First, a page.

North Texas Children’s Hospitals Seeing Influx Of Patients This Week, Resulting In Longer Waits

FORT WORTH (CBSDFW.COM) – Nearly 600 children were seen in Cook Children’s Emergency Department on Monday. That’s nearly double the average number of patients seen in a typical day.

Seasonal illnesses are in full swing and the medical center is under a ‘Facility Alert,’ according to a recent report.

On Monday, the hospital saw 567 patients in the emergency room, which is equivalent to a patient checking in every 2.5 minutes for 24 hours straight.

The hospital’s report said medical facilities across Dallas/Fort Worth and the state are experiencing similar situations right now due to a variety of bugs making their way around the region. Respiratory illnesses such as RSV and croup are being seen in high numbers. Doctors are also seeing the first wave of flu cases, along with a range of gastrointestinal illnesses.

That means if you’re planning to  come to Cook Children’s Emergency Department with non-emergent issues, expect to wait.

“If your child is experiencing cough, fever or vomiting, you should contact your primary care physician first to make sure the ED is the right place to take your child,” said Corwin Warmink, M.D., medical director of Cook Children’s Emergency Department. “Wait times are going to be much higher than normal, and patients may have to wait several hours to be seen if they are not suffering from a life-threatening emergency.”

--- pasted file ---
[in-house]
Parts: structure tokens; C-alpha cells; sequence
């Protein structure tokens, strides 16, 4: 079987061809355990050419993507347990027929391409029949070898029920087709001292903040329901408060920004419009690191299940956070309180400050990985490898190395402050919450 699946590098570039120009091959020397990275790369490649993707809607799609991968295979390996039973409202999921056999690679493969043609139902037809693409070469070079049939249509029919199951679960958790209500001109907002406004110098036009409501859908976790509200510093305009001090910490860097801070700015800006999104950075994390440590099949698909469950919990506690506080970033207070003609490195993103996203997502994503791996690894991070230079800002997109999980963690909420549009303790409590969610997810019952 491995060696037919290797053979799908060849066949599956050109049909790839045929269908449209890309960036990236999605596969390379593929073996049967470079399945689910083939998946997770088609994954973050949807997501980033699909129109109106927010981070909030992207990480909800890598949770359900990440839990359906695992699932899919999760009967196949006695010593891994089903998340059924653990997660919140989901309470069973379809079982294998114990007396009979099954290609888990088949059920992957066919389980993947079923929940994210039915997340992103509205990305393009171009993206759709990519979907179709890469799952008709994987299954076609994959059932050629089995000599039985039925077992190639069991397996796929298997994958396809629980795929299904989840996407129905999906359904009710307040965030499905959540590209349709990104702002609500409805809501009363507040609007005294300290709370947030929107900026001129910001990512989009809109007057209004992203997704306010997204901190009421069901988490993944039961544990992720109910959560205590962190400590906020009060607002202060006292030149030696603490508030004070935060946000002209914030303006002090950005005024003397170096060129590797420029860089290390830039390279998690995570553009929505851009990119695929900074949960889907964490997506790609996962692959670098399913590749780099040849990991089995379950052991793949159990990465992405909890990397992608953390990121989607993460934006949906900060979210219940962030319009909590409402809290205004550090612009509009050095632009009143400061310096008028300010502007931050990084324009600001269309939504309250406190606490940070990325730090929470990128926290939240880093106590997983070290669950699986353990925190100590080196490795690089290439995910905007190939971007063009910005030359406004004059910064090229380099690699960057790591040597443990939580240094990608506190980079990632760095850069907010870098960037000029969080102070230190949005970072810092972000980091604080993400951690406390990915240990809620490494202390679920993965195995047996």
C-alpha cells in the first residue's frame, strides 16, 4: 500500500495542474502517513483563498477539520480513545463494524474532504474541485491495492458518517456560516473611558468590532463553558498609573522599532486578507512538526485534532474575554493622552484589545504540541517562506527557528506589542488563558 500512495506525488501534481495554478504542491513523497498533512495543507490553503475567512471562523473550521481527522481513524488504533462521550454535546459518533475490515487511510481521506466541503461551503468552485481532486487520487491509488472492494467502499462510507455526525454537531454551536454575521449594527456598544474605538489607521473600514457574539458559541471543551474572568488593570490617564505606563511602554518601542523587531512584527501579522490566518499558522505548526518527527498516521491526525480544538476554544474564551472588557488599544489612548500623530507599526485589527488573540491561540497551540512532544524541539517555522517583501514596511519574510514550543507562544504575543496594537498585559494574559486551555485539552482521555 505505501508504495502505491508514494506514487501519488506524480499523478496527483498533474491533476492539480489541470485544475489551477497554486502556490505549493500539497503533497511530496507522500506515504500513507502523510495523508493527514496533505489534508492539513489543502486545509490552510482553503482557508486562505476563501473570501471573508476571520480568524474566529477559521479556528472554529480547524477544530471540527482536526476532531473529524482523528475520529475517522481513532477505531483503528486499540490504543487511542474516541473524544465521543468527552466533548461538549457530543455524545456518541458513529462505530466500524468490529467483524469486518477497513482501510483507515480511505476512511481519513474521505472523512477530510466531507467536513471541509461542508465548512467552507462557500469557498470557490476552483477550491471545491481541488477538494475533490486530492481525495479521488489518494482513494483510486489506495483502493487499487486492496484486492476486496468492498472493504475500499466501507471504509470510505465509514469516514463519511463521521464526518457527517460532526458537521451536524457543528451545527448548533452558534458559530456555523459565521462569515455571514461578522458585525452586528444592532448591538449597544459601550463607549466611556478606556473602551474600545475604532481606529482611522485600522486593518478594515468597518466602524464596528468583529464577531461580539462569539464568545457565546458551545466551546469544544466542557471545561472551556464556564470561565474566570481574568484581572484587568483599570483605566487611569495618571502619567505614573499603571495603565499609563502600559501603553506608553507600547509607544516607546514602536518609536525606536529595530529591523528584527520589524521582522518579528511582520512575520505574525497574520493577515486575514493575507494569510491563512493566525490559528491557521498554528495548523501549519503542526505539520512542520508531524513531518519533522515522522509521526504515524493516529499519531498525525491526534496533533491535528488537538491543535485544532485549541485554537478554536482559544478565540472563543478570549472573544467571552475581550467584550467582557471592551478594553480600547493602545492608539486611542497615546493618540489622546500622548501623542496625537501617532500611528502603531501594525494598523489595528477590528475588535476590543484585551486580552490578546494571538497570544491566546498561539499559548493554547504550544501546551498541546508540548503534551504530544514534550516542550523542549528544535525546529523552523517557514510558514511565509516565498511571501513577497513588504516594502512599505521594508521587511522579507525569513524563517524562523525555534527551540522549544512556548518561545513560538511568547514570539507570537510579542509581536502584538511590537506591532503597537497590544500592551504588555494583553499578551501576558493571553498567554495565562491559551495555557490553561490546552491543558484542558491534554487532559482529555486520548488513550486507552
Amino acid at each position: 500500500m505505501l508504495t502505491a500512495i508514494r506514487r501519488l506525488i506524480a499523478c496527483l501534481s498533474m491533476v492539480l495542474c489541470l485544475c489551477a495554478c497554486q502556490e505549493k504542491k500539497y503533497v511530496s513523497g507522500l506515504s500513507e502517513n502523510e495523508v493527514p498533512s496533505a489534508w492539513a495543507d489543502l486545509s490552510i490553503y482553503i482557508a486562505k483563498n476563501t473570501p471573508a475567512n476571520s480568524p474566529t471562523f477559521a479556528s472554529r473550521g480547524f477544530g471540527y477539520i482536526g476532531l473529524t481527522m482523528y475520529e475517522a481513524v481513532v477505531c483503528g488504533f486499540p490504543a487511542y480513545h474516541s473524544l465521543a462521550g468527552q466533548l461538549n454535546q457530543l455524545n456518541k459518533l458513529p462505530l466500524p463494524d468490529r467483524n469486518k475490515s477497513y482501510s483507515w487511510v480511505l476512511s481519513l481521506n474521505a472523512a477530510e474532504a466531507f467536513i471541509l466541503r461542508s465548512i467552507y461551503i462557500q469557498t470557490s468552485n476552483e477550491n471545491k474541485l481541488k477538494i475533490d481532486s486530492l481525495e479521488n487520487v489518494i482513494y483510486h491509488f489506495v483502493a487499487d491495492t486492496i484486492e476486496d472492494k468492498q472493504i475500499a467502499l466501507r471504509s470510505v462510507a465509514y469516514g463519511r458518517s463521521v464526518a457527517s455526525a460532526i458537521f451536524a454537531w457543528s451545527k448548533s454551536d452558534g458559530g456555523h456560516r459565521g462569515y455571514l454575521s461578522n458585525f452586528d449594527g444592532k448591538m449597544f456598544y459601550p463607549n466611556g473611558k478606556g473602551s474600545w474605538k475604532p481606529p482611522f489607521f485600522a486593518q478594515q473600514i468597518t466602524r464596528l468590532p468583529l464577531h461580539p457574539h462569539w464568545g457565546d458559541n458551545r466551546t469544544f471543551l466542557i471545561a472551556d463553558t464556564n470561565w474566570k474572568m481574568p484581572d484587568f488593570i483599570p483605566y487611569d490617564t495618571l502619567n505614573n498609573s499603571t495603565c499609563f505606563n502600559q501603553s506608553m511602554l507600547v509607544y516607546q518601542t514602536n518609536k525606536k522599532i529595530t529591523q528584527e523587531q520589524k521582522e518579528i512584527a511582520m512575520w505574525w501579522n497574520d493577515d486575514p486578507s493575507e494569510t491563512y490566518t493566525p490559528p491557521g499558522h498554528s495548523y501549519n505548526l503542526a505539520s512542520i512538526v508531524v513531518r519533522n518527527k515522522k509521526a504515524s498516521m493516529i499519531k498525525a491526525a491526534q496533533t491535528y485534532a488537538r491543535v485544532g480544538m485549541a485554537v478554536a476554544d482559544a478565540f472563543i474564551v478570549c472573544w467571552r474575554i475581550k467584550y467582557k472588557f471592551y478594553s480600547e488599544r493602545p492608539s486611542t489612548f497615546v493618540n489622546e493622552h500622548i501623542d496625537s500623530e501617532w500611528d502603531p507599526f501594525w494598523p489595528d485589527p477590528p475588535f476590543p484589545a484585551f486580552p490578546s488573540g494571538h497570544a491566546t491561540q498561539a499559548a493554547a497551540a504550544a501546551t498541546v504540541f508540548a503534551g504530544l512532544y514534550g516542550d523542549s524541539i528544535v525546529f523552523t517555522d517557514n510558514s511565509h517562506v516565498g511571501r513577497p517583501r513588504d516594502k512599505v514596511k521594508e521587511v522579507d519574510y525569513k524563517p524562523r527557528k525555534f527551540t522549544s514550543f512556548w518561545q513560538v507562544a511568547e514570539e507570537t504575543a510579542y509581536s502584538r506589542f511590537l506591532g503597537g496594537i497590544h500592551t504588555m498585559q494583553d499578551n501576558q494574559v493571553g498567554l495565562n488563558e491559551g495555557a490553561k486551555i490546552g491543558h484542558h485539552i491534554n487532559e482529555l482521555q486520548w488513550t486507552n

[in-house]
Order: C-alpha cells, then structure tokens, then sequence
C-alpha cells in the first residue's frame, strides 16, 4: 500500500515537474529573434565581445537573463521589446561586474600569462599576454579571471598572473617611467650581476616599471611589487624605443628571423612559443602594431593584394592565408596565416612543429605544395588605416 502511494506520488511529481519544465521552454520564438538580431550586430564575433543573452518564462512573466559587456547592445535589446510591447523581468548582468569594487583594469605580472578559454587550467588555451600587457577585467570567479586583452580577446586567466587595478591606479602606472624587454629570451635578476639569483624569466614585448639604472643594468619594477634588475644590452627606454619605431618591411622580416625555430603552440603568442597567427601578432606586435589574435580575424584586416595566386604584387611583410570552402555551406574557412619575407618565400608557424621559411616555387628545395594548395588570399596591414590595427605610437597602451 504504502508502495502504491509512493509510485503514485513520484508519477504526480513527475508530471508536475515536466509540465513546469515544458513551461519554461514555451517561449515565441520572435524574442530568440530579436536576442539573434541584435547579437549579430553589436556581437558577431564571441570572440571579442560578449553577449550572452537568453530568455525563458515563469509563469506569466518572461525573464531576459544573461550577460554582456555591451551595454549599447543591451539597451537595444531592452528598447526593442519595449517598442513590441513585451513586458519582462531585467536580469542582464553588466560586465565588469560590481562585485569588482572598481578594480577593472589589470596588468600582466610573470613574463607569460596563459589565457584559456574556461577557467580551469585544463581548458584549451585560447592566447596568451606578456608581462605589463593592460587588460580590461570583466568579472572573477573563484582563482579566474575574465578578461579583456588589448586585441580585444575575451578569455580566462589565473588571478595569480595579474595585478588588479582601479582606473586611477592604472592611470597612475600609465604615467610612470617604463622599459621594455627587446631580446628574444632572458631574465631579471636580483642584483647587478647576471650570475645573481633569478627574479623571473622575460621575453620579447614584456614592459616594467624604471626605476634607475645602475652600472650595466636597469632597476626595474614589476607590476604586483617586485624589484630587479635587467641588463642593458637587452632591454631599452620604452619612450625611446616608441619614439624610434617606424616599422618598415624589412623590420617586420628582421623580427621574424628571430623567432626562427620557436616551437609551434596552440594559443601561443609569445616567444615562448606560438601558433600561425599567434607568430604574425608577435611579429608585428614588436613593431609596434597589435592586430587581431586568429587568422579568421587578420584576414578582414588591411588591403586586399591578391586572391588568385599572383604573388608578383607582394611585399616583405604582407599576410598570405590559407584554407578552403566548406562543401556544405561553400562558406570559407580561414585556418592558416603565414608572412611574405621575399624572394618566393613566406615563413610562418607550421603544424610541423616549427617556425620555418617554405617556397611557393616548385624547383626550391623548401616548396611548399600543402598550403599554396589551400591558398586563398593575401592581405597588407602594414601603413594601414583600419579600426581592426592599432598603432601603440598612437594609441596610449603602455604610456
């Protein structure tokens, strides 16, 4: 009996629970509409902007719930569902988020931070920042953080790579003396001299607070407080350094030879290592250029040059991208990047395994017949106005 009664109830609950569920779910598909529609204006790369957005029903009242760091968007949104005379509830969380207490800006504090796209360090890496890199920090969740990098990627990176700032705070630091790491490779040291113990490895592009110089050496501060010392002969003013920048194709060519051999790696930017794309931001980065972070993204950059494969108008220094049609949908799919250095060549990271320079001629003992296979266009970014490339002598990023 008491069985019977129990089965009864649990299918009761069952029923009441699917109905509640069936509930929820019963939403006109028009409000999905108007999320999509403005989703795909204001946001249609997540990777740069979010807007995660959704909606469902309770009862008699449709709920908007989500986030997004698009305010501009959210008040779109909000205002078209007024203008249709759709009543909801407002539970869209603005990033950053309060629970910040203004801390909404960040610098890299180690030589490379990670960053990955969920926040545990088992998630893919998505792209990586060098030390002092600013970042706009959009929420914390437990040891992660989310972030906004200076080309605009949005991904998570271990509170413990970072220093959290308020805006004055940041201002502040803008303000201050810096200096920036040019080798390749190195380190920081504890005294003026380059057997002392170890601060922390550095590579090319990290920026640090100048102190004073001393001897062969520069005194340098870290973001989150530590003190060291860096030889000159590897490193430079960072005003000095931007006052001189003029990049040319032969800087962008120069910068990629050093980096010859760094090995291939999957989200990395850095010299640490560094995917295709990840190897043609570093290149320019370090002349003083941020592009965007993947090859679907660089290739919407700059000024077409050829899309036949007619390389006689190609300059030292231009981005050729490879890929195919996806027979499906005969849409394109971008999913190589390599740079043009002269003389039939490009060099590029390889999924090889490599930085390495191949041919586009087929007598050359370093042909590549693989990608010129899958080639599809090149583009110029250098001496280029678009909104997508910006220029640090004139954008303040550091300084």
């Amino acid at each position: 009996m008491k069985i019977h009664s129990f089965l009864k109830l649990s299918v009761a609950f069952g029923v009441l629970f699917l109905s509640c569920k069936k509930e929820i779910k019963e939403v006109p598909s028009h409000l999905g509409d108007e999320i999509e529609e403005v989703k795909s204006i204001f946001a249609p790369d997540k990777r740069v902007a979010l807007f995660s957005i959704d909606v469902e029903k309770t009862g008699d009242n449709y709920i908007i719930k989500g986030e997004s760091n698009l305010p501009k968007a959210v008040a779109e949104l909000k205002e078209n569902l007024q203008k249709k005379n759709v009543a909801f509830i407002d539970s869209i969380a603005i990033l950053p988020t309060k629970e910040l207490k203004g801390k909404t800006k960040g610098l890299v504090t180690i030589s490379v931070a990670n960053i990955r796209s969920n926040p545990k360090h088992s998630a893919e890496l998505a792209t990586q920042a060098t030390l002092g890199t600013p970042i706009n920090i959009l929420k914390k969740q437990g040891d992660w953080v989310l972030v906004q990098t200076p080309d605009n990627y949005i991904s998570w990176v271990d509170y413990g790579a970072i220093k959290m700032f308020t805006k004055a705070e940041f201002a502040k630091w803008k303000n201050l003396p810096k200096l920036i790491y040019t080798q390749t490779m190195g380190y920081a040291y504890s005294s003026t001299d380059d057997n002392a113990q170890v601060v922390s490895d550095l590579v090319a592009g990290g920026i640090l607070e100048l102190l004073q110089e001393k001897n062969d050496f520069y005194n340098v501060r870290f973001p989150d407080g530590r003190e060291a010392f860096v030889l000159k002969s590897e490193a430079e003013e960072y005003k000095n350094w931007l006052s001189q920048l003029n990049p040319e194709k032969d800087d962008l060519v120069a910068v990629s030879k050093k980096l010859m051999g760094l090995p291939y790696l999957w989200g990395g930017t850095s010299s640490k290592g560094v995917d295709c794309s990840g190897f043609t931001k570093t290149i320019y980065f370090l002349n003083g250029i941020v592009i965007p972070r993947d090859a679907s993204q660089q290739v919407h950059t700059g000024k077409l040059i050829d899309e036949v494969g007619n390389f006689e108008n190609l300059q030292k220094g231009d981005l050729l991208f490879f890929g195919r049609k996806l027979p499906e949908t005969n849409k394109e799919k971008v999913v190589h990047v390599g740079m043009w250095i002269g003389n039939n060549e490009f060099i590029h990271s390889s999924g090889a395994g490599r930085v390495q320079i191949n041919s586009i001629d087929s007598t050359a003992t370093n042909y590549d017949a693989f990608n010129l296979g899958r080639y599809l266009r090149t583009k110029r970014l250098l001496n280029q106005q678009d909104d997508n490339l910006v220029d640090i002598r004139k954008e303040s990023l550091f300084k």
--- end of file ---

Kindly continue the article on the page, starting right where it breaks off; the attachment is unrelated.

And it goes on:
If you are going to the emergency department, the hospital asks you limit the number of people you bring with you.

“The waiting room at the emergency department is so full that Cook Children’s staff have brought out folding chairs to accommodate as many people as possible,” said Dr. Warmink. “We are working as quickly as we can to get patients into rooms, while still providing quality medical care to each child. We know it’s frustrating for families to be stuck in the waiting room, but we ask for patience.”

Additionally, anyone who comes into the emergency department is at a high risk of exposure to and contracting an illness. The following groups of people have the highest risk of infection:

    • Pregnant women
    • Infants and young children particularly under age 2
    • People of any age with certain chronic health conditions (including asthma or lung disease, heart disease, diabetes, kidney disease or some neurological conditions).
    • People with severely compromised immune systems.

What else should parents know?

The best way to keep yourself and your child out of the emergency room with seasonal illnesses is to wash your hands frequently. This means before, during and after preparing food, before eating, after using the restroom, after blowing your nose or sneezing. The Centers for Disease Control and Prevention suggests scrubbing your hands for 20 seconds, or hum the ‘Happy Birthday’ song from beginning to end twice. This will greatly reduce your chance of getting sick and spreading bugs to others.